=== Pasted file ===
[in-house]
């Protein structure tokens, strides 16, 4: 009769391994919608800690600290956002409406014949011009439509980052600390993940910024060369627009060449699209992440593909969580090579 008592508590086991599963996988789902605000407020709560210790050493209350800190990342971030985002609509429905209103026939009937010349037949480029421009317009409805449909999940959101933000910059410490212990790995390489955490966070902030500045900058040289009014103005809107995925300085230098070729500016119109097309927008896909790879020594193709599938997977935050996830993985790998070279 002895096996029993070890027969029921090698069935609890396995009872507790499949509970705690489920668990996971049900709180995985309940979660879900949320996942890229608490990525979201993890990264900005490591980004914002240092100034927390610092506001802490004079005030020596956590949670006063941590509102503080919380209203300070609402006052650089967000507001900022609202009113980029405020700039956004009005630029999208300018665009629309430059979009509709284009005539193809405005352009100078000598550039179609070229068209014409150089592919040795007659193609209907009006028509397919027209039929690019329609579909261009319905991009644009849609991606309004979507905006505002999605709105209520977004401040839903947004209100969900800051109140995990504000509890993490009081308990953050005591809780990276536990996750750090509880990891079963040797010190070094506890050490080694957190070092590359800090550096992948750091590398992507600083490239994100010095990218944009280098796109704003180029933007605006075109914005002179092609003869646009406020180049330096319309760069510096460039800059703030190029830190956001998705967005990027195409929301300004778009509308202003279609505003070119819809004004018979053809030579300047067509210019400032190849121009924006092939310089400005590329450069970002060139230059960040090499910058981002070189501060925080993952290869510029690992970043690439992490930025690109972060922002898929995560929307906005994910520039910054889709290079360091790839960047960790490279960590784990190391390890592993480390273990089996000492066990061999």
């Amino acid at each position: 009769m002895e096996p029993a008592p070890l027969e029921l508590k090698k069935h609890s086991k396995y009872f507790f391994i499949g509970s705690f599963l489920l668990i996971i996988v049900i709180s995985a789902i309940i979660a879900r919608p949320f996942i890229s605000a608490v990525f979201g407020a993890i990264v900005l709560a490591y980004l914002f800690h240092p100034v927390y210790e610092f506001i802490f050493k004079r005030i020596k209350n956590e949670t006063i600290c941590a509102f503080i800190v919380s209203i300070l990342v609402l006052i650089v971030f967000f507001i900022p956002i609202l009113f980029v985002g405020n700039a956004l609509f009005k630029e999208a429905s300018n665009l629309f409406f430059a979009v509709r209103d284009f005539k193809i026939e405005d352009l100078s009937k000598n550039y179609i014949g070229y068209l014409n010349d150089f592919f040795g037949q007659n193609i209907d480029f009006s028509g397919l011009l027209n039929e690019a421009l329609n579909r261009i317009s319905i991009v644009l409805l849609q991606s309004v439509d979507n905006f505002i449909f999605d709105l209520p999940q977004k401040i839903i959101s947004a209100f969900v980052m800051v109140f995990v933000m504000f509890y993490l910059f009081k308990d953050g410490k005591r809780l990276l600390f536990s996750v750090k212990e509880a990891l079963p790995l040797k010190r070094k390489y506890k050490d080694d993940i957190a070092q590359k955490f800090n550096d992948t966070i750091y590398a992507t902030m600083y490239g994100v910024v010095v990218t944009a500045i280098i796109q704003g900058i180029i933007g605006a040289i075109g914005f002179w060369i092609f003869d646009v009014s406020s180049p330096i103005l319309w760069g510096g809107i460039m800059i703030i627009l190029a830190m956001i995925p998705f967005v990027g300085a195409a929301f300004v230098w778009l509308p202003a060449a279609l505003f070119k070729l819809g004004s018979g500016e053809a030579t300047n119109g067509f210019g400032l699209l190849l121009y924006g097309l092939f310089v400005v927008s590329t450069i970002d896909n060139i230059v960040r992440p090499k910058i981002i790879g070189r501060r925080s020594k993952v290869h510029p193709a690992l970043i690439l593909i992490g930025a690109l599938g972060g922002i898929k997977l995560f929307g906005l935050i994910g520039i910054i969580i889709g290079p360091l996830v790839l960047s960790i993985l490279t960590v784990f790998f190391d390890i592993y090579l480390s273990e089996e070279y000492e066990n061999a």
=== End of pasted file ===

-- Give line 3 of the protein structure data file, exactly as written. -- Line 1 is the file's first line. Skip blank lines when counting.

């Amino acid at each position: 009769m002895e096996p029993a008592p070890l027969e029921l508590k090698k069935h609890s086991k396995y009872f507790f391994i499949g509970s705690f599963l489920l668990i996971i996988v049900i709180s995985a789902i309940i979660a879900r919608p949320f996942i890229s605000a608490v990525f979201g407020a993890i990264v900005l709560a490591y980004l914002f800690h240092p100034v927390y210790e610092f506001i802490f050493k004079r005030i020596k209350n956590e949670t006063i600290c941590a509102f503080i800190v919380s209203i300070l990342v609402l006052i650089v971030f967000f507001i900022p956002i609202l009113f980029v985002g405020n700039a956004l609509f009005k630029e999208a429905s300018n665009l629309f409406f430059a979009v509709r209103d284009f005539k193809i026939e405005d352009l100078s009937k000598n550039y179609i014949g070229y068209l014409n010349d150089f592919f040795g037949q007659n193609i209907d480029f009006s028509g397919l011009l027209n039929e690019a421009l329609n579909r261009i317009s319905i991009v644009l409805l849609q991606s309004v439509d979507n905006f505002i449909f999605d709105l209520p999940q977004k401040i839903i959101s947004a209100f969900v980052m800051v109140f995990v933000m504000f509890y993490l910059f009081k308990d953050g410490k005591r809780l990276l600390f536990s996750v750090k212990e509880a990891l079963p790995l040797k010190r070094k390489y506890k050490d080694d993940i957190a070092q590359k955490f800090n550096d992948t966070i750091y590398a992507t902030m600083y490239g994100v910024v010095v990218t944009a500045i280098i796109q704003g900058i180029i933007g605006a040289i075109g914005f002179w060369i092609f003869d646009v009014s406020s180049p330096i103005l319309w760069g510096g809107i460039m800059i703030i627009l190029a830190m956001i995925p998705f967005v990027g300085a195409a929301f300004v230098w778009l509308p202003a060449a279609l505003f070119k070729l819809g004004s018979g500016e053809a030579t300047n119109g067509f210019g400032l699209l190849l121009y924006g097309l092939f310089v400005v927008s590329t450069i970002d896909n060139i230059v960040r992440p090499k910058i981002i790879g070189r501060r925080s020594k993952v290869h510029p193709a690992l970043i690439l593909i992490g930025a690109l599938g972060g922002i898929k997977l995560f929307g906005l935050i994910g520039i910054i969580i889709g290079p360091l996830v790839l960047s960790i993985l490279t960590v784990f790998f190391d390890i592993y090579l480390s273990e089996e070279y000492e066990n061999a």